“We have a lot of remarks about the government’s economic plan which will be discussed with the International Monetary Fund. If we go along with this plan, the Lebanese economy will stifle for 20 years,” said Makram Sader on Wednesday.

Finance Minister Ghazi Wazni told AFP that Lebanon is set to slash the number of commercial banks it has by half to alleviate the crisis, and that the government is willing to float the Lebanese lira to comply to IMF requests rather than keep it pegged after receiving aid.

Prime Minister Hassan Diab reassured that “the government is keen on ensuring that the commitment with the IMF program does not put additional pressure on the Lebanese people. Thus, negotiations will be clear-cut, and we will follow up and study all the procedures very carefully.”

Donor negotiations need political consensus

The country has been grappling under the weight of corruption and poor governance since the end of the civil war in 1990. Under past governments, Lebanon has suffered under a stagnant economy with soaring prices, multiple garbage crises that are still unresolved, and the lack of 24-hour electricity. The economic situation has also been further exacerbated by the COVID-19 pandemic.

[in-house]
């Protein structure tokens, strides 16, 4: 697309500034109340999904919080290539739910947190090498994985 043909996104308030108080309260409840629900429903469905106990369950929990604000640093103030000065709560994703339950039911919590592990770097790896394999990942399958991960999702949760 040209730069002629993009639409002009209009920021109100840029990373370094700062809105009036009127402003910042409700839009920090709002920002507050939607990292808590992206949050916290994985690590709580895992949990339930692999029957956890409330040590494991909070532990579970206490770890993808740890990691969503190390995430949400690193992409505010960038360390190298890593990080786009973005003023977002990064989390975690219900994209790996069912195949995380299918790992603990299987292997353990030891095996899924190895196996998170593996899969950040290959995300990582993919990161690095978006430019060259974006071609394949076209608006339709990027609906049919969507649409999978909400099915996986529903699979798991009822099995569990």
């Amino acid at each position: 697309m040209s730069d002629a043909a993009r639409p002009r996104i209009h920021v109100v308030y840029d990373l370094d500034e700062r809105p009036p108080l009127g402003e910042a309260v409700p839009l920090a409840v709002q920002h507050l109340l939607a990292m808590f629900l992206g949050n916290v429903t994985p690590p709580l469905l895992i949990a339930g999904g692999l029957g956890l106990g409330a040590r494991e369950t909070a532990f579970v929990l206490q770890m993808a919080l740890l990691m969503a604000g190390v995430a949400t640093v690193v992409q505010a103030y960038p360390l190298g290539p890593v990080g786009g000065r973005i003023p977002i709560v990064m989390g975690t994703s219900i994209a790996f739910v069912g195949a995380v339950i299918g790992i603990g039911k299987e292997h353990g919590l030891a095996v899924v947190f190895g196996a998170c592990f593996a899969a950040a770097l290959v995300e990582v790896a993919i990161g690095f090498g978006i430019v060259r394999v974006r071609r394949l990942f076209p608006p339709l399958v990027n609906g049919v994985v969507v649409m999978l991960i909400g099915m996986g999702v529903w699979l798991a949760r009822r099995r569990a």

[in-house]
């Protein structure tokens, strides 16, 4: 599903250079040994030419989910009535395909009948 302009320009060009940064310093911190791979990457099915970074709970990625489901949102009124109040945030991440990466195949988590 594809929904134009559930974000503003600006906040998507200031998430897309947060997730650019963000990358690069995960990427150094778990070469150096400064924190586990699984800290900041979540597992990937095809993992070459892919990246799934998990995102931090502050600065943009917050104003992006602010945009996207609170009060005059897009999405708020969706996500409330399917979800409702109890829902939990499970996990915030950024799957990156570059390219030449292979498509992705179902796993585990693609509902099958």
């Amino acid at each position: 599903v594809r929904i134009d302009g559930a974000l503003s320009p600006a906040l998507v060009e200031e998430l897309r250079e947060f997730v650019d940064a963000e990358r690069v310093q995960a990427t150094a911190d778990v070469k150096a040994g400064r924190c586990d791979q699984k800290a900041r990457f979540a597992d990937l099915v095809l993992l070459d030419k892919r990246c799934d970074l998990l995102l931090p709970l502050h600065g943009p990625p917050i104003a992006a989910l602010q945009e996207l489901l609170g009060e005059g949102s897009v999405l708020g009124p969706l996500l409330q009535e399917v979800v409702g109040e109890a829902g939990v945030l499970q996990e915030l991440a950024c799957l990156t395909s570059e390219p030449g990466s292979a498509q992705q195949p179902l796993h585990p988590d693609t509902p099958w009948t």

The new government was sworn in to form a rescue plan for the current economy, but has failed to provide quick solutions as foreign reserves dry up and local shop owners continue to go out of business.

Unable to provide its citizens with a life of dignity, Diab’s government sought out foreign aid as a last resort.

The need for consensus among Lebanon’s various political parties is essential for the smooth completion of negotiations.

In a meeting with the heads of the country’s main parliamentary blocs on May 5, President Aoun stressed the importance of tackling the rescue plan from a perspective that is free of political tension.

“The rescue we seek is not the responsibility of one party or one authority. Getting out of the dark tunnel that we are crossing is everybody’s responsibility,” said Aoun.

IMF talks are expected to continue over video call during the upcoming days.